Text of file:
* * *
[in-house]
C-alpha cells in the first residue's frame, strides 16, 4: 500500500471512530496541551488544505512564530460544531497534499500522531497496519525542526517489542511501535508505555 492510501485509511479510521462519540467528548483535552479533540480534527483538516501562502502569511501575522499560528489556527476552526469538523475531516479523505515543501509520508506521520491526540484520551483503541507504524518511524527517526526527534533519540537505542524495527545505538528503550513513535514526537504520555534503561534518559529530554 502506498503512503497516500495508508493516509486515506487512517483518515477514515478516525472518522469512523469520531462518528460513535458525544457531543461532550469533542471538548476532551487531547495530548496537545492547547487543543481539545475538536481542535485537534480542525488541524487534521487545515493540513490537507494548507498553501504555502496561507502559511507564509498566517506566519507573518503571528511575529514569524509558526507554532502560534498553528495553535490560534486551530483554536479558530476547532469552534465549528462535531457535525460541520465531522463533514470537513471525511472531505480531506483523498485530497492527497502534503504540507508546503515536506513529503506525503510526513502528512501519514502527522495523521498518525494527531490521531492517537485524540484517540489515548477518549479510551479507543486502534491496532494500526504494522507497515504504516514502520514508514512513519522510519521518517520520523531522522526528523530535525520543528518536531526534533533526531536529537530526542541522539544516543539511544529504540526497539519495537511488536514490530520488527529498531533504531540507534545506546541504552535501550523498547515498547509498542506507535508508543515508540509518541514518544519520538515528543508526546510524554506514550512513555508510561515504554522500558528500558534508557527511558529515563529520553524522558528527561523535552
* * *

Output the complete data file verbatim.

[in-house]
C-alpha cells in the first residue's frame, strides 16, 4: 500500500471512530496541551488544505512564530460544531497534499500522531497496519525542526517489542511501535508505555 492510501485509511479510521462519540467528548483535552479533540480534527483538516501562502502569511501575522499560528489556527476552526469538523475531516479523505515543501509520508506521520491526540484520551483503541507504524518511524527517526526527534533519540537505542524495527545505538528503550513513535514526537504520555534503561534518559529530554 502506498503512503497516500495508508493516509486515506487512517483518515477514515478516525472518522469512523469520531462518528460513535458525544457531543461532550469533542471538548476532551487531547495530548496537545492547547487543543481539545475538536481542535485537534480542525488541524487534521487545515493540513490537507494548507498553501504555502496561507502559511507564509498566517506566519507573518503571528511575529514569524509558526507554532502560534498553528495553535490560534486551530483554536479558530476547532469552534465549528462535531457535525460541520465531522463533514470537513471525511472531505480531506483523498485530497492527497502534503504540507508546503515536506513529503506525503510526513502528512501519514502527522495523521498518525494527531490521531492517537485524540484517540489515548477518549479510551479507543486502534491496532494500526504494522507497515504504516514502520514508514512513519522510519521518517520520523531522522526528523530535525520543528518536531526534533533526531536529537530526542541522539544516543539511544529504540526497539519495537511488536514490530520488527529498531533504531540507534545506546541504552535501550523498547515498547509498542506507535508508543515508540509518541514518544519520538515528543508526546510524554506514550512513555508510561515504554522500558528500558534508557527511558529515563529520553524522558528527561523535552